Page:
Then the ceremonial sign on in the centre of Oakham. This caught me completely by surprise last year: I was not expecting to have to go up onto a stage and be announced to an actual crowd of spectators by legendary voice of cycling and former world pursuit champion Hugh Porter. This is about as far away from Darley Moor as it gets! However, this time I was determined to make the most of it and lap up the experience. This started with some banter with Hugh on the stage – he described us as “happy bunnies” I bet no other teams got that! – and culminated in some extravagant waving to the crowd. All that was missing was a toga and I could have been Cipollini in his prime…in my head at least!

 

And then, finally, after what seemed like days and hours of waiting, the race itself started as we sped out behind the cars from Oakham. The first laps of Rutland Water are carnage, the pace is absurdly high as everyone is trying to get in an early break so the pace is relentless broken only by sudden panic braking as turns or road furniture are encountered by the galloping bunch. I can’t really describe this experience adequately, few people get the opportunity to ride in a bunch of 180 riders and there is simply no space, if you leave the tiniest gap someone will jump in front of you, you cannot see what is ahead because of the sheer volume of riders, you can spend 5 hardcore minutes fighting to get to the front only to lose 40 positions in a couple of seconds as the ever-fluid bunch shifts and re-shapes. There was a particularly nasty crash during this first lap which required ambulances to attend in due course. I managed to avoid this just but only through a barely controlled emergency brake and slide.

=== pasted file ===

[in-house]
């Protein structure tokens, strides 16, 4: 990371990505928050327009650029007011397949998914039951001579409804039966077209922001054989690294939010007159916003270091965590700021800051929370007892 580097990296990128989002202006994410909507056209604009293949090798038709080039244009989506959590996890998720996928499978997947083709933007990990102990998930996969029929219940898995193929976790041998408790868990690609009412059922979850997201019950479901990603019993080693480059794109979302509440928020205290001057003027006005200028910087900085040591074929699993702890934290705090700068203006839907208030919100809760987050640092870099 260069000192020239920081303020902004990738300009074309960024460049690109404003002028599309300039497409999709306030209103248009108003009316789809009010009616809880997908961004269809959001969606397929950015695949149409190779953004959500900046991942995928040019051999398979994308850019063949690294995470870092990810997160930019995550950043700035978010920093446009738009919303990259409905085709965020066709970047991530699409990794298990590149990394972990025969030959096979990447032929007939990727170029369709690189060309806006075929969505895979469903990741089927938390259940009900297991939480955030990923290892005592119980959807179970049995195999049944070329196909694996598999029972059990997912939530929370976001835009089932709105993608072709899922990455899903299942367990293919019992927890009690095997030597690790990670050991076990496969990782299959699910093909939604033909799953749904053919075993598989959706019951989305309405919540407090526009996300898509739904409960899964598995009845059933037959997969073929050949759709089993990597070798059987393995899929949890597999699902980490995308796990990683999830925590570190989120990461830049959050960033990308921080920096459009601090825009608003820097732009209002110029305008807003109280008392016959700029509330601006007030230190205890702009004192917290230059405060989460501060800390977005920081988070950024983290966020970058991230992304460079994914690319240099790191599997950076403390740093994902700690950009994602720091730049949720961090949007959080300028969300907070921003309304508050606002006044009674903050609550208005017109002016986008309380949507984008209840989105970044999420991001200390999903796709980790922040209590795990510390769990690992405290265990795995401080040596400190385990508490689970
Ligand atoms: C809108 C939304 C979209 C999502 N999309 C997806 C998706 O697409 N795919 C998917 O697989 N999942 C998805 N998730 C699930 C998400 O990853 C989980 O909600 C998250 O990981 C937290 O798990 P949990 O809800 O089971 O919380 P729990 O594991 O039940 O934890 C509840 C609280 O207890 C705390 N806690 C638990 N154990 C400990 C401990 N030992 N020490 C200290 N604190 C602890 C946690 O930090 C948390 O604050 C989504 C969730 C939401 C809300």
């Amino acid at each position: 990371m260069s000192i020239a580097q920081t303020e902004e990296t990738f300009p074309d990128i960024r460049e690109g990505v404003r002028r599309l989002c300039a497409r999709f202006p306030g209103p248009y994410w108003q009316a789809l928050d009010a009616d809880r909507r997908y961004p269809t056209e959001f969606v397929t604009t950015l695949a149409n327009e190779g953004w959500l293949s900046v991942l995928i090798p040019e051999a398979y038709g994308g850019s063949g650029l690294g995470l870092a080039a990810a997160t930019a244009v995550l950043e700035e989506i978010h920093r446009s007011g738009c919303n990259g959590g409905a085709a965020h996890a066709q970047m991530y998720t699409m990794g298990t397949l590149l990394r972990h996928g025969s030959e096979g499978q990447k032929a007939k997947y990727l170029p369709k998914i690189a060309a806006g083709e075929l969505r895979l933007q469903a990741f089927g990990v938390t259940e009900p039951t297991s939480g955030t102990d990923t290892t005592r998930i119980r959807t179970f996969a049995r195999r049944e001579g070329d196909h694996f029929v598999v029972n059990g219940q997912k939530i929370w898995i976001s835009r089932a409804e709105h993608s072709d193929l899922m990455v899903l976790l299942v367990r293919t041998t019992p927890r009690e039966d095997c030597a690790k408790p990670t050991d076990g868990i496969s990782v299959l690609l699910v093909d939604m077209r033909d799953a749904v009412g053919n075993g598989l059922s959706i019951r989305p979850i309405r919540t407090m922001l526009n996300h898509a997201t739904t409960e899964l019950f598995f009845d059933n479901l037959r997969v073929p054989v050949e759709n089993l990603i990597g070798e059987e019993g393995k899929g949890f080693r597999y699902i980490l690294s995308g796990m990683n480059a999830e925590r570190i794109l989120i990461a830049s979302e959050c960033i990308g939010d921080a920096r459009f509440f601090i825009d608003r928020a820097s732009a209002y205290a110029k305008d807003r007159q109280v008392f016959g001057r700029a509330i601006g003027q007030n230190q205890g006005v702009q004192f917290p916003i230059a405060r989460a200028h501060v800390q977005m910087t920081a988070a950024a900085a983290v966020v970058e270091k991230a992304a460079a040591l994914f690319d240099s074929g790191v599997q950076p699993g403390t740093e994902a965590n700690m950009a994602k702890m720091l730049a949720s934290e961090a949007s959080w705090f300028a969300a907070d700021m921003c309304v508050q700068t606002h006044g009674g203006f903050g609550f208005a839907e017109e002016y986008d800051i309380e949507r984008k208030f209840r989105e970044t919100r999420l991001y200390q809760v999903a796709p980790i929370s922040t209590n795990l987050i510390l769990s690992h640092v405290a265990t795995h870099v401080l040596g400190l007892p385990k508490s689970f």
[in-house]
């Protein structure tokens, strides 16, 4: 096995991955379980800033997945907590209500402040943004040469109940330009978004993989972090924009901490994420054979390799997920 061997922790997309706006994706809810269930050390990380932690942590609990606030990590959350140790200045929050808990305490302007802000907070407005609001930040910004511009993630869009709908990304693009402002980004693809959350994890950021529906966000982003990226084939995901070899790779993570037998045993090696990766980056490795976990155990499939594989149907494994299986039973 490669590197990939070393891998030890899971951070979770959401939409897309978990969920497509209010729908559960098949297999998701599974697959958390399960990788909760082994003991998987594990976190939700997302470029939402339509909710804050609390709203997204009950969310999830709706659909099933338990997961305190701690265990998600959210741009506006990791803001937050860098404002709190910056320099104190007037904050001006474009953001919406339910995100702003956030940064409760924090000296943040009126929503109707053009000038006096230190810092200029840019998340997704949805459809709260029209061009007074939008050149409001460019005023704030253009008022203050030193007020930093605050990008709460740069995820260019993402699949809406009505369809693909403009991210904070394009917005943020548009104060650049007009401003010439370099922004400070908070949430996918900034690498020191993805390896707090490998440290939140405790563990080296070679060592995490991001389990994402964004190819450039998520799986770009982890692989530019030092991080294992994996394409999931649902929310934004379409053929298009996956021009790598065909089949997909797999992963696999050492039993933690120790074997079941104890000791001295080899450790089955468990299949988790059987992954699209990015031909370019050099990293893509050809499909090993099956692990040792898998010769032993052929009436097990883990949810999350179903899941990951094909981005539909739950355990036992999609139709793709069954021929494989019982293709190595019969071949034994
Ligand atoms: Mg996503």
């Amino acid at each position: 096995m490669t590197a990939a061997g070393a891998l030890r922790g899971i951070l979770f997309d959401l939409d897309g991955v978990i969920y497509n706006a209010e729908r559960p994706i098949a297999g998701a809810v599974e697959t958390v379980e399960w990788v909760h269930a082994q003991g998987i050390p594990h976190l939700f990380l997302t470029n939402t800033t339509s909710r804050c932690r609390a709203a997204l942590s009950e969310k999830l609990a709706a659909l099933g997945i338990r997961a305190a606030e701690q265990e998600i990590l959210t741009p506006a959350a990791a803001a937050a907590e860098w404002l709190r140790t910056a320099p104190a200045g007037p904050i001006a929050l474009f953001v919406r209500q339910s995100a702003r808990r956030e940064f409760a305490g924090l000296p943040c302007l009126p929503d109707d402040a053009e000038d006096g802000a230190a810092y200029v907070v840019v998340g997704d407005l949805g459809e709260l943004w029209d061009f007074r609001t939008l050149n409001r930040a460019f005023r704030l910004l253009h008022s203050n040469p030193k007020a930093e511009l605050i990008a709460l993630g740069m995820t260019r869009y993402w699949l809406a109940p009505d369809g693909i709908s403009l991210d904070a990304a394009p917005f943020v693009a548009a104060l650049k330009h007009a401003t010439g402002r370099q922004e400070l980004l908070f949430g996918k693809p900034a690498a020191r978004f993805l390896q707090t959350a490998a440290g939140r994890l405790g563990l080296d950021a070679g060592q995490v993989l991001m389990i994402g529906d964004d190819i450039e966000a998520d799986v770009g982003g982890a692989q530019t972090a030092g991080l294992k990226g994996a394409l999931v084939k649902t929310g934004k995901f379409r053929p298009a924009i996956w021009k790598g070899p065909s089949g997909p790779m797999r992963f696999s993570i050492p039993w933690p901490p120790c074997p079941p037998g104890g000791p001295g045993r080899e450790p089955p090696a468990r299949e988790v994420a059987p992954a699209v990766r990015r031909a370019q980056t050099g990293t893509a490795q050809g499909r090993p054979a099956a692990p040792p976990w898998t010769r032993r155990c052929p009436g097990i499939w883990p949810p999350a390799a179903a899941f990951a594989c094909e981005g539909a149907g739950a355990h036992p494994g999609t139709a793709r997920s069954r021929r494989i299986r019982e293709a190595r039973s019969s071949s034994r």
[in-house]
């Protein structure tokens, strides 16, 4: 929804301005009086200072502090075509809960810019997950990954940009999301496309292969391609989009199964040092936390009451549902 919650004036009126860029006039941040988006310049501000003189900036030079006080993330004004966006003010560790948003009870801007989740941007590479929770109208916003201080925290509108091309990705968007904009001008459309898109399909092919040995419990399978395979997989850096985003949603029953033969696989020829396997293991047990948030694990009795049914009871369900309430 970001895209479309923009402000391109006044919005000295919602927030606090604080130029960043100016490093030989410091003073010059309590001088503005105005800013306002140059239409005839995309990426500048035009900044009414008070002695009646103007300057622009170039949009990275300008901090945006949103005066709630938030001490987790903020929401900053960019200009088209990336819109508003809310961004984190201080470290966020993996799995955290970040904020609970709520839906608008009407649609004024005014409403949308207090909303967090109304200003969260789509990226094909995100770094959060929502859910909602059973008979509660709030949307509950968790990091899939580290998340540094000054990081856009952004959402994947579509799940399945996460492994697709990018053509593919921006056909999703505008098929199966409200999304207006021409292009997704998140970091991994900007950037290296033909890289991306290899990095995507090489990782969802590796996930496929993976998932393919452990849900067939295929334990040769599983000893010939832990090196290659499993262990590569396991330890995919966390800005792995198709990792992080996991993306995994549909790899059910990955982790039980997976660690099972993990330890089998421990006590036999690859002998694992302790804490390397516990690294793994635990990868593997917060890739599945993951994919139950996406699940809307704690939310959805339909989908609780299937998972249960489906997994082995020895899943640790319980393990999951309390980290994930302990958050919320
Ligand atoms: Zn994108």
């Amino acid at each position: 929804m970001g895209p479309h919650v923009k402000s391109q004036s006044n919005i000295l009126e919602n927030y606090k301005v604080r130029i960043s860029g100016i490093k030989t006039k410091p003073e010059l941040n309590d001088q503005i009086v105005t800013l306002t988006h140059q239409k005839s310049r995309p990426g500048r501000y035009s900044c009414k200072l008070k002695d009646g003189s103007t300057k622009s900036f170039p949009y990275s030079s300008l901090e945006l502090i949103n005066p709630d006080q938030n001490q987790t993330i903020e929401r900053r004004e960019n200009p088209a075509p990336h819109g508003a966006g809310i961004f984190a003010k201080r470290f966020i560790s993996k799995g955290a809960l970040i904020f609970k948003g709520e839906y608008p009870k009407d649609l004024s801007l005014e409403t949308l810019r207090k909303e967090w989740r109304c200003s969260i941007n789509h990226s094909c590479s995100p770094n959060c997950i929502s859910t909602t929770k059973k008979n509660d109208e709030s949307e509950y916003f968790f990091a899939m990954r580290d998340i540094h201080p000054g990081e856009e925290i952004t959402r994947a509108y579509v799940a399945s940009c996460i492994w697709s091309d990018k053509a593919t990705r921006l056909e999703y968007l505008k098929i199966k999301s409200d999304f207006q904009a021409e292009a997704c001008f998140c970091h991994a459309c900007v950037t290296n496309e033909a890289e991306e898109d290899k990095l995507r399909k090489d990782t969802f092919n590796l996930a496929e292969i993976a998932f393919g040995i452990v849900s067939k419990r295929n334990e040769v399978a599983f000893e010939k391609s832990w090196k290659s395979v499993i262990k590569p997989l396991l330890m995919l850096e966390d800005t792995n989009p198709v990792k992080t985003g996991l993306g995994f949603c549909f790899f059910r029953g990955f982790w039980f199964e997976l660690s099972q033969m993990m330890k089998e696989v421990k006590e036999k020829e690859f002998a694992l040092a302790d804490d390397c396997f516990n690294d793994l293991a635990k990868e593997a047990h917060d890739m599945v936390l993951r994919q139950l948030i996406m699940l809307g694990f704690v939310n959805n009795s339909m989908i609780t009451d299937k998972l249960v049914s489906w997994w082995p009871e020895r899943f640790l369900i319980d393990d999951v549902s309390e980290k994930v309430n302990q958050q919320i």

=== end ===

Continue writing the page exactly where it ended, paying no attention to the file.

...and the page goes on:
The above being said, I still somehow managed to achieve one of my proudest moments on the bike. As the bunch completed its first lap of Rutland Water and we approached the roundabout outside Oakham I had managed to fight my way to the front at last and led the bunch into the roundabout. It was an incredible experience with crowds 2 or 3 people deep at the side of the road, cheering furiously, and the camera bikes just in front of me. As we came out of the roundabout there seemed a reluctance for the riders to push come through from behind so I had a moment of madness, I attacked. It seemed like a good idea at the time, I sprinted off the front and was joined by 3 or 4 other riders, we tried to establish a gap but it was closed down pretty quickly, meaning I was soon back in the bunch and before you know way back down the field again! I think I paid for this effort later but still, it was a moment to experience and showed the Leisure Lakes colours proudly on the front.